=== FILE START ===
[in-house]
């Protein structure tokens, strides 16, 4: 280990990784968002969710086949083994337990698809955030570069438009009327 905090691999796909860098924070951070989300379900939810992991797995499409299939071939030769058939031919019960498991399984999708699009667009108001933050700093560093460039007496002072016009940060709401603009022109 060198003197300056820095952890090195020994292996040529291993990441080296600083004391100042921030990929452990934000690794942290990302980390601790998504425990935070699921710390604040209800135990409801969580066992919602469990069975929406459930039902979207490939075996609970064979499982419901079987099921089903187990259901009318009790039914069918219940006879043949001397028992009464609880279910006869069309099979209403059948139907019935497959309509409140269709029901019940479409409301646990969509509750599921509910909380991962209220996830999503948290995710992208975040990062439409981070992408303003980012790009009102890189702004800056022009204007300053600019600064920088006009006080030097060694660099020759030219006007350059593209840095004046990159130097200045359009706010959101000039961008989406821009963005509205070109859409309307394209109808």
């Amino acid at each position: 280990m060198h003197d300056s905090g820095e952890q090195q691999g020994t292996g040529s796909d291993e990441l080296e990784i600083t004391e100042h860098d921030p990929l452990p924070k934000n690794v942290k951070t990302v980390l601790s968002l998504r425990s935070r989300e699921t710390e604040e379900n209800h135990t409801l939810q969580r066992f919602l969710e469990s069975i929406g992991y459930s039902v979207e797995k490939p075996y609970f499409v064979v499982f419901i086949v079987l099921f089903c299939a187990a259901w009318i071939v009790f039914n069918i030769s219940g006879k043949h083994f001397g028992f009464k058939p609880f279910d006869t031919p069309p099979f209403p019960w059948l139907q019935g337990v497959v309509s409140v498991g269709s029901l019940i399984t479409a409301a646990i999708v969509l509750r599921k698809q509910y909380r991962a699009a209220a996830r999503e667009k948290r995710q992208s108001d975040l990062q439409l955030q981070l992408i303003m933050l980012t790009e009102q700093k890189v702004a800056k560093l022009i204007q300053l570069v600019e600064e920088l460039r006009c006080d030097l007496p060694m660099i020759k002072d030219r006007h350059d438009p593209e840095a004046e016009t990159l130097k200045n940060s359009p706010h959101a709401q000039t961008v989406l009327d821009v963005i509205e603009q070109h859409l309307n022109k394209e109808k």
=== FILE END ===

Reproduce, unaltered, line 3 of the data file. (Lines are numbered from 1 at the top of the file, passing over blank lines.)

């Amino acid at each position: 280990m060198h003197d300056s905090g820095e952890q090195q691999g020994t292996g040529s796909d291993e990441l080296e990784i600083t004391e100042h860098d921030p990929l452990p924070k934000n690794v942290k951070t990302v980390l601790s968002l998504r425990s935070r989300e699921t710390e604040e379900n209800h135990t409801l939810q969580r066992f919602l969710e469990s069975i929406g992991y459930s039902v979207e797995k490939p075996y609970f499409v064979v499982f419901i086949v079987l099921f089903c299939a187990a259901w009318i071939v009790f039914n069918i030769s219940g006879k043949h083994f001397g028992f009464k058939p609880f279910d006869t031919p069309p099979f209403p019960w059948l139907q019935g337990v497959v309509s409140v498991g269709s029901l019940i399984t479409a409301a646990i999708v969509l509750r599921k698809q509910y909380r991962a699009a209220a996830r999503e667009k948290r995710q992208s108001d975040l990062q439409l955030q981070l992408i303003m933050l980012t790009e009102q700093k890189v702004a800056k560093l022009i204007q300053l570069v600019e600064e920088l460039r006009c006080d030097l007496p060694m660099i020759k002072d030219r006007h350059d438009p593209e840095a004046e016009t990159l130097k200045n940060s359009p706010h959101a709401q000039t961008v989406l009327d821009v963005i509205e603009q070109h859409l309307n022109k394209e109808k």